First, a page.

It’s in our nature to want to understand someone when we love them. We want to be on the same level. We want them to know that we get them. That we, above all others, know them as well as they know themselves. When you’re a non-addict who loves an addicted person, not being able to achieve this state of knowing the other can be maddening. You can read all the books, attend all the seminars, go to meetings with them, abstain from substances yourself and still you can’t say that you know what it’s like for them. It’s beyond frustrating. So, how about you give yourself a break and admit to yourself that you can’t understand…and that’s okay.
Think of it this way. If the person you love had cancer, would you beat up on yourself for being unable to feel their pain? Would you lay awake at night trying to figure out what it was like to have cancer? Of course you wouldn’t. You would be there to support them emotionally. You would let them know that you love them, no matter what. You would try to get them the best possible treatment you could find. You would help them to battle their disease in any way possible. You would be grateful when the cancer went into remission and ever watchful and guarded against its possible return. You would go to any length to be certain your loved one followed up with any on-going treatment to keep them in remission.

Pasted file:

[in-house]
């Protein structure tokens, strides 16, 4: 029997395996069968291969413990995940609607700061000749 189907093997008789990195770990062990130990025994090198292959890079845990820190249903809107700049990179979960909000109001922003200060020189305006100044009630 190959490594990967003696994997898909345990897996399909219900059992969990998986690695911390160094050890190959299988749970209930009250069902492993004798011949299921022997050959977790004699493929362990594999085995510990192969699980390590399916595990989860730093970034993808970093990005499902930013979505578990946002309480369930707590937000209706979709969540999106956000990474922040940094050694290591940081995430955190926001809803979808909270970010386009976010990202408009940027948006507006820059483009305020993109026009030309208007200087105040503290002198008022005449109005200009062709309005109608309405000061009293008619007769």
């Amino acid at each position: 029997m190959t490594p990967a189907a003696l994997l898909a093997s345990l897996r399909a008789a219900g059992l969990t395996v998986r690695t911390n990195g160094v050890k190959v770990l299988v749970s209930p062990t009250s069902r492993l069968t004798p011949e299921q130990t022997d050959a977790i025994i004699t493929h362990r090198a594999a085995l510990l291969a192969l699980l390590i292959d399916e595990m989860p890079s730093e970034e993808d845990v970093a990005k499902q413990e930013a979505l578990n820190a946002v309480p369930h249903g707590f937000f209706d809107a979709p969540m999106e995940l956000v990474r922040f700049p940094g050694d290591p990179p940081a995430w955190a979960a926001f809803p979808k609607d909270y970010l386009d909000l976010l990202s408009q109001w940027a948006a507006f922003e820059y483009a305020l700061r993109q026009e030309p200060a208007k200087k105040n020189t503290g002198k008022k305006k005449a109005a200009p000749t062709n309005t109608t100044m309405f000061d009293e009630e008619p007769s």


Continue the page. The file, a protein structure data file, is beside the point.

It’s no different with the disease of addiction. Don’t be fooled. Untreated addiction is every bit the terminal disease that cancer can be. Because addiction is a disease that centers in the mind, we discount it. We find ourselves making statements like: “No one chooses to have cancer, my loved one chose to drink or use to excess.” Bullshit, if you’ll pardon my expression. No matter how intelligent, how educated, how wealthy, how well-connected they may be, they have no choice.
Your addicted loved one has no more choice about the way they drink or use than the cancer patient has about the cancer cells growing in their body. THAT is the thing that you need to understand.
Understand that addiction is a disease and treat it as such. That’s next.